One should not treat the number of patents in the portfolio and the application count as the only valid representations of a company’s technological might, however, especially since this amount of money is something that companies are looking to avoid. To that end, most are seeking a third party that could help them in preventing spending such amounts on something that won’t have a great return.
Investors can cash in on this search as well, focusing on companies that join with others to both establish patents and protect them. Marathon Patent Group (MARA) supports companies in the patent process at all levels. For instance, at the outset, Marathon can assist with the commercialization of a patent. Throughout, it targets any possible violation or infringement by others. It also helps curb the risk that a patent could be found invalid from a legal decision, as well as preventing the emergence of non-infringing alternatives.
It is established that patents can be granted or purchased. However, it is in the use of such patents (or in some cases, the non-use) that businesses can capitalize on them. A ‘patent troll’ is a term referring to a company that produces no products and/or conducts little research to create new ideas. Instead, they buy patents from others and use them to make money from companies that have built a successful market for a product. Patent trolls use the threat of lawsuits or actual litigation to enforce their demands. A more polite and neutral name for them is nonpracticing entities (NPEs).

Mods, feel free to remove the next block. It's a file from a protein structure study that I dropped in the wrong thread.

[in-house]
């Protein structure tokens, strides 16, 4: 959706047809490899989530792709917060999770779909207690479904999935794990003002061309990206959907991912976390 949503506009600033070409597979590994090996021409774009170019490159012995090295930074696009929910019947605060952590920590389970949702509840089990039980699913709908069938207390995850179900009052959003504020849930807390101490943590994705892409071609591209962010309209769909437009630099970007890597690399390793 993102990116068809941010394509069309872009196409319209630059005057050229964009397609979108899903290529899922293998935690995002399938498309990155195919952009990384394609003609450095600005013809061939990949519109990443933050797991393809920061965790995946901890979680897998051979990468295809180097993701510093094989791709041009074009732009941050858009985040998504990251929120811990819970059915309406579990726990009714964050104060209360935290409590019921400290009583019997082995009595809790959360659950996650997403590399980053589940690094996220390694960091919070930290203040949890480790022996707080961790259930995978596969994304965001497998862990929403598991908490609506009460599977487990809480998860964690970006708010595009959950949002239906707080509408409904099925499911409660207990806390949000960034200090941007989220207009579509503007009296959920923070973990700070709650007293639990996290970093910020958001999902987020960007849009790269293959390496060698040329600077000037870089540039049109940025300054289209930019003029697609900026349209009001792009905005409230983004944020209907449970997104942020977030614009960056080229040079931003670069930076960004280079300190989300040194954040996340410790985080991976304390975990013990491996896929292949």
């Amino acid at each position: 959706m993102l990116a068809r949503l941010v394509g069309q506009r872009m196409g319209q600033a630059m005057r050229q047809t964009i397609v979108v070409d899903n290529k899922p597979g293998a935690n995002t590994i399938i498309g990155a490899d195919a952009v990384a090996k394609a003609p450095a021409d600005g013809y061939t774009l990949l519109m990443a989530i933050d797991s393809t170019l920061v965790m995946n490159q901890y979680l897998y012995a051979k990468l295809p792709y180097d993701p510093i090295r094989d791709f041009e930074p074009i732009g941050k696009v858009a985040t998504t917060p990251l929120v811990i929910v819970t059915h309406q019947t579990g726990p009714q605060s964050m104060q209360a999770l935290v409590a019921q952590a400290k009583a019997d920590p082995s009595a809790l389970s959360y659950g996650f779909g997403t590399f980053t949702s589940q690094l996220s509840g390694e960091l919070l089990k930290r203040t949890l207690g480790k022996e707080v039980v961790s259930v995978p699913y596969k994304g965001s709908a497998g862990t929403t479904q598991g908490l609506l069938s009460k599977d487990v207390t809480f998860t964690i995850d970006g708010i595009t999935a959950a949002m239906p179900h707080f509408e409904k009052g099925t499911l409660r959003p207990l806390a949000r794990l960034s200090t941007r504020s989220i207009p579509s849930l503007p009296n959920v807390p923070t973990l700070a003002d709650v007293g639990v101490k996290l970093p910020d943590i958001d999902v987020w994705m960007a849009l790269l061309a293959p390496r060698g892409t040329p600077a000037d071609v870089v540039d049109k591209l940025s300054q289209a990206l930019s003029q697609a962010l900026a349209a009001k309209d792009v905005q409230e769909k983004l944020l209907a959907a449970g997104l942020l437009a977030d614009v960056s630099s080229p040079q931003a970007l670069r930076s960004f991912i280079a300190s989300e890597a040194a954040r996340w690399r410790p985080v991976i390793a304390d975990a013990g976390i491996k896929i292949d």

A NPE doesn’t need to amass a large portfolio of patents. It can merely hold one key patent in an area and prevent others from expanding into it even though it has no intention of pursuing the use of the patent. For instance, Google having a patent on something does not necessitate that they currently are or ever will actually use the patented idea or mechanism.
One of the examples used is from those who insist that “Author Rank” is a present reality in the Google Search algorithm is that because Google has the various Agent Rank patents, it must be using them. It doesn’t, and it doesn’t have to. On the other hand Apple doesn’t hold an exclusive patent on the tablet, nevertheless holds patents on the technology that makes the iPad such a dominant force that no one can create a competitive product.
Investments in patents and intellectual property are not as straightforward as other investment options. Patent investment is inherently riskier than other forms of investment largely due to the risk of patent infringement. The value of the investment rests almost entirely on the investor’s (or the company’s) exclusive rights to the idea and its marketplace applications. If the patent is weak, outside interests can easily steal the idea and clutter the market with competing products.
Ultimately, investors want to be reasonably assured that the patented concept is capable of yielding an acceptable return on investment. Companies that use their patents creatively in market application (such as Apple), and companies that use patents strategically to prevent competitors growth (such as Google) are where investors should focus.